The recent immigration debate in the U.S. has largely centered around the forced separation of families at the southern border and indefinite detentions. However, “Ya Me Voy,” a documentary by Mu Media, is shining light on the internal immigration debate. The story centers on a man living undocumented in the U.S. and his decision to stay in the U.S. or leave and rejoin his family. However, unexpected love and troubles at home in Mexico play a major role in his decision.
“I’m Leaving Now (Ya Me Voy)” is a touching look at the personal immigration debate many undocumented immigrants in the U.S. face.
Felipe, an undocumented immigrant living in New York, has spent years living away from his family in Mexico. His mission was to find work and send money home regularly to help his family with the ultimate goal to move back to be with his wife and kids.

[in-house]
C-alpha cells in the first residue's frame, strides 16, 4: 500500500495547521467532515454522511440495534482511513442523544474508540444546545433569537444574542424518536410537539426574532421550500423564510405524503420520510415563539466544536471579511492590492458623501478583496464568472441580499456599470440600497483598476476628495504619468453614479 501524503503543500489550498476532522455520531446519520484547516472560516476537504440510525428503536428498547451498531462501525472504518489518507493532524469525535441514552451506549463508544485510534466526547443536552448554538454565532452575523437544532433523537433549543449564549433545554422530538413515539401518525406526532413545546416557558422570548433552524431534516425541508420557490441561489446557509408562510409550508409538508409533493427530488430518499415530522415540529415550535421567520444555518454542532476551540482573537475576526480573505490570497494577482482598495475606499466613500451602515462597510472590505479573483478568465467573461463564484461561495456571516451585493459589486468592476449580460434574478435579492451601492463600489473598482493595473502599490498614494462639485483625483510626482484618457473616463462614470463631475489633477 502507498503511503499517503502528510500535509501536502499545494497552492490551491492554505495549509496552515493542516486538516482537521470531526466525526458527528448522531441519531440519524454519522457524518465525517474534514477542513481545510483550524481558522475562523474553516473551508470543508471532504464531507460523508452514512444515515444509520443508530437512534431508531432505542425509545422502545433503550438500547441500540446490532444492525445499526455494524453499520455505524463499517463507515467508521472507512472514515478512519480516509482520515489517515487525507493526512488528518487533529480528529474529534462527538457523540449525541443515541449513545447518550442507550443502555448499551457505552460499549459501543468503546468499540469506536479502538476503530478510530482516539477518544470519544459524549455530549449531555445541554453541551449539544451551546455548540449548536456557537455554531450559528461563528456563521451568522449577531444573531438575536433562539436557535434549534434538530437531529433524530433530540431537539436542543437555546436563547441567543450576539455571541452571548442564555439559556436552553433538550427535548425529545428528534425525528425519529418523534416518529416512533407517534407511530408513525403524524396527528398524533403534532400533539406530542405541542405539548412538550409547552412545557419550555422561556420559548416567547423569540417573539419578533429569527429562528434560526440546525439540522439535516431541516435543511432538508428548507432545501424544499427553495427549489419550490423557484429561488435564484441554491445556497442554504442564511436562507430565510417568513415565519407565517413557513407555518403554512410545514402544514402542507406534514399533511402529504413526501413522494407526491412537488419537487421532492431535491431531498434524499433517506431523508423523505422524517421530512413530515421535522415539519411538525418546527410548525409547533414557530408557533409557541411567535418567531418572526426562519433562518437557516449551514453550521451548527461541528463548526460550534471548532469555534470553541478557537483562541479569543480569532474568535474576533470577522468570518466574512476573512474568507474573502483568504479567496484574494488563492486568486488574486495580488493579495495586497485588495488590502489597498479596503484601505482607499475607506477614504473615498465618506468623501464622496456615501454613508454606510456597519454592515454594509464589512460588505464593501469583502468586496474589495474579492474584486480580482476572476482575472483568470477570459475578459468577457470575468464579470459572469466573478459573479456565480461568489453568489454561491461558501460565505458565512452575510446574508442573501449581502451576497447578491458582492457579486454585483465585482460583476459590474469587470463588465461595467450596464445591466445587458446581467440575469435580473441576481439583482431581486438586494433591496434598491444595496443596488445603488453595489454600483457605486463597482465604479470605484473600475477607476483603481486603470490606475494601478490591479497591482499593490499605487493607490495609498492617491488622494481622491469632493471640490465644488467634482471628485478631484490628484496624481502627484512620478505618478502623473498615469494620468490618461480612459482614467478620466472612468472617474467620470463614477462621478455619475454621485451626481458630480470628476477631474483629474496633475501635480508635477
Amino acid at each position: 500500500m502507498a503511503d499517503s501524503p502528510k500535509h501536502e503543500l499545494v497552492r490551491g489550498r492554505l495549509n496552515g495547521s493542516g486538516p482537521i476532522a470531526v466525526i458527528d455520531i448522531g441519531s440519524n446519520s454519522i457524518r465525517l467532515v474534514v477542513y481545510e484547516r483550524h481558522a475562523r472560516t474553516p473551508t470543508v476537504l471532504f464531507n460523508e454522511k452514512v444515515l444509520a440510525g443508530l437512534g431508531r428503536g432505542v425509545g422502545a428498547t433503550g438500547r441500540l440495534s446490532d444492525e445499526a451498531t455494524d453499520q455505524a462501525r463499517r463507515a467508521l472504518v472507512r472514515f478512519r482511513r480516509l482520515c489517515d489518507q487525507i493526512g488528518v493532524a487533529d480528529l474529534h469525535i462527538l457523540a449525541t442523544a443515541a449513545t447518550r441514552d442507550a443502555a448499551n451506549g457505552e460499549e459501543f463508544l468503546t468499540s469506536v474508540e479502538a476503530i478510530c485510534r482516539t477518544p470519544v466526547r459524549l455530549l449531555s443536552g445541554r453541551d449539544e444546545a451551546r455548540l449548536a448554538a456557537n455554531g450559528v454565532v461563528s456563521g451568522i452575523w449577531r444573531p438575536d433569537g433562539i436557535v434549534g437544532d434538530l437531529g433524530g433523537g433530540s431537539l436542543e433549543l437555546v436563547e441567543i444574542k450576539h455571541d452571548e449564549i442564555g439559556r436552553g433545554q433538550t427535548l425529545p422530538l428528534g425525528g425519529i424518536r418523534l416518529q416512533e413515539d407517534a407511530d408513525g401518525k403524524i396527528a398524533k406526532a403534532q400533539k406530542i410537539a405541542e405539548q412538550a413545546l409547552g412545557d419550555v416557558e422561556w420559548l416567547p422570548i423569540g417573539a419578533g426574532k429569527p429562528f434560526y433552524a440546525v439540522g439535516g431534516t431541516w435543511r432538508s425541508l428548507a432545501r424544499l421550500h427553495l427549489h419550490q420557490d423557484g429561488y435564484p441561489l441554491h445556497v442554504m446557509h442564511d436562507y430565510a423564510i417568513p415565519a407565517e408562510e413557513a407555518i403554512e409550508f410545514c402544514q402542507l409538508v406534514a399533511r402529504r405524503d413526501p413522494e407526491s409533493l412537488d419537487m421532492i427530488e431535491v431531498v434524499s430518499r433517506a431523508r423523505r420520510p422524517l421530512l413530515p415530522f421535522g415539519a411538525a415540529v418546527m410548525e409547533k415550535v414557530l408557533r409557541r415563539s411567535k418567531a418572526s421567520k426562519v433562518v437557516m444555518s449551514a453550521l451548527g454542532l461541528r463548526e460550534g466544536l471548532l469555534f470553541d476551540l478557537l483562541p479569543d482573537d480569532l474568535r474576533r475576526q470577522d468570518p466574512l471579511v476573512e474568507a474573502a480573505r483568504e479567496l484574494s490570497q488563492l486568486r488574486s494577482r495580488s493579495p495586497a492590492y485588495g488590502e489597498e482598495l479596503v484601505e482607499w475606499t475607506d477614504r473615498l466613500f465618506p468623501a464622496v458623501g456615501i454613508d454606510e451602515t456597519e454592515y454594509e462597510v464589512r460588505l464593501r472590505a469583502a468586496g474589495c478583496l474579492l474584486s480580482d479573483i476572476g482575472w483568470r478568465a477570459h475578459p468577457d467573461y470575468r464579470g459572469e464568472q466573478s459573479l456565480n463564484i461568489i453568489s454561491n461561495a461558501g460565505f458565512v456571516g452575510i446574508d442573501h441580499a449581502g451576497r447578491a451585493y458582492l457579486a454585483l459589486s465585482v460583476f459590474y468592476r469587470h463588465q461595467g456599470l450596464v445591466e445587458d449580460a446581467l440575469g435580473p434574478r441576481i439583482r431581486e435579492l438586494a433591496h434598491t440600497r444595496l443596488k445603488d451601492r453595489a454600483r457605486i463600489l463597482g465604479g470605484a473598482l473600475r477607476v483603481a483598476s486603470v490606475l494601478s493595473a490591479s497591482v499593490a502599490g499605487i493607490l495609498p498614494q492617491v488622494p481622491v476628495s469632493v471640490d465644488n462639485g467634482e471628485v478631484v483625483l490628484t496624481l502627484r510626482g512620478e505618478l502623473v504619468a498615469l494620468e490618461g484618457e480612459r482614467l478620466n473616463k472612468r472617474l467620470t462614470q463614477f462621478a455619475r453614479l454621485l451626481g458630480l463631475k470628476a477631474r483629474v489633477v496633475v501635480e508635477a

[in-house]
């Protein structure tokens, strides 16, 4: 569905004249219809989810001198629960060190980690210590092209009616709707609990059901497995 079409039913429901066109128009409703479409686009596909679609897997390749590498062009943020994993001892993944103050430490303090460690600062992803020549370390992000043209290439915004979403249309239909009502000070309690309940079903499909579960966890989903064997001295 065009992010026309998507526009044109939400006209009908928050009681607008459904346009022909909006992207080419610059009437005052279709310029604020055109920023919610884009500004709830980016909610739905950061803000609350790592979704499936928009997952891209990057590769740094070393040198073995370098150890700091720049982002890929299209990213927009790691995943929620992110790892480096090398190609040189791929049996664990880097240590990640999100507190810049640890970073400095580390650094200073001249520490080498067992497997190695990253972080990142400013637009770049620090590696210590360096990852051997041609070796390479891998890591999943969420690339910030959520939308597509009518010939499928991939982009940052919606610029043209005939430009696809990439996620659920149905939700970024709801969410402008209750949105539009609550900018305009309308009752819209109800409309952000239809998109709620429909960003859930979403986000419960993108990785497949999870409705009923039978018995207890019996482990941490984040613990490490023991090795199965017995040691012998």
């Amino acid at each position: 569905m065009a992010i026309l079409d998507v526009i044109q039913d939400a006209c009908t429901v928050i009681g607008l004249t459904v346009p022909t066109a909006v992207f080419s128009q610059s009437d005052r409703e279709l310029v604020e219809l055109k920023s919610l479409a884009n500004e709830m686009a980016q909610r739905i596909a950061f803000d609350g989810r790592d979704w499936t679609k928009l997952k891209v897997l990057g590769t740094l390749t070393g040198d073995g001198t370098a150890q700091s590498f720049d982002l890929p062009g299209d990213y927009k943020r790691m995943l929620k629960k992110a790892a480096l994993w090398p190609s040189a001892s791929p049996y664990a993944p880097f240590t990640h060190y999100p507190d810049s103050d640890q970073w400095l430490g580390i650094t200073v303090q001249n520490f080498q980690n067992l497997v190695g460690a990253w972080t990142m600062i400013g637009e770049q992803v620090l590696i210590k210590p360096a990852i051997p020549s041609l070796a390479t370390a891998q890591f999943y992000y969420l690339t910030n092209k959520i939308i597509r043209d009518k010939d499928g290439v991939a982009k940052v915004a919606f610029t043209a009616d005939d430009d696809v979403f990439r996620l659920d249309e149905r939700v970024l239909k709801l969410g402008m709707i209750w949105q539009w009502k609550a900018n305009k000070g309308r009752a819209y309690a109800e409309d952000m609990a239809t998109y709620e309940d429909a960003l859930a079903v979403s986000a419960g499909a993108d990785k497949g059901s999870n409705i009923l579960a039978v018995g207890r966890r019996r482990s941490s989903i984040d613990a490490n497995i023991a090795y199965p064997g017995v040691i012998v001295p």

The documentary starts with Felipe calling his family telling them that he was ready to move back to Mexico and reunite with them.
After several attempts and changes of mind, Felipe is finally ready to go back home. He had been sending his family money and expects to come home in a better position. It has been 16 years and he has been diligent in sending money back to his family.
However, during a phone call home, he learns that everything he had worked for has fallen apart.
His family had managed to squander the money he had sent back for them. Not only that, they had gotten themselves into debt. Felipe, who was planning to go home, realizes that it might not be able to go home since the family is now indebted after his 16 years of hard, manual labor in the U.S.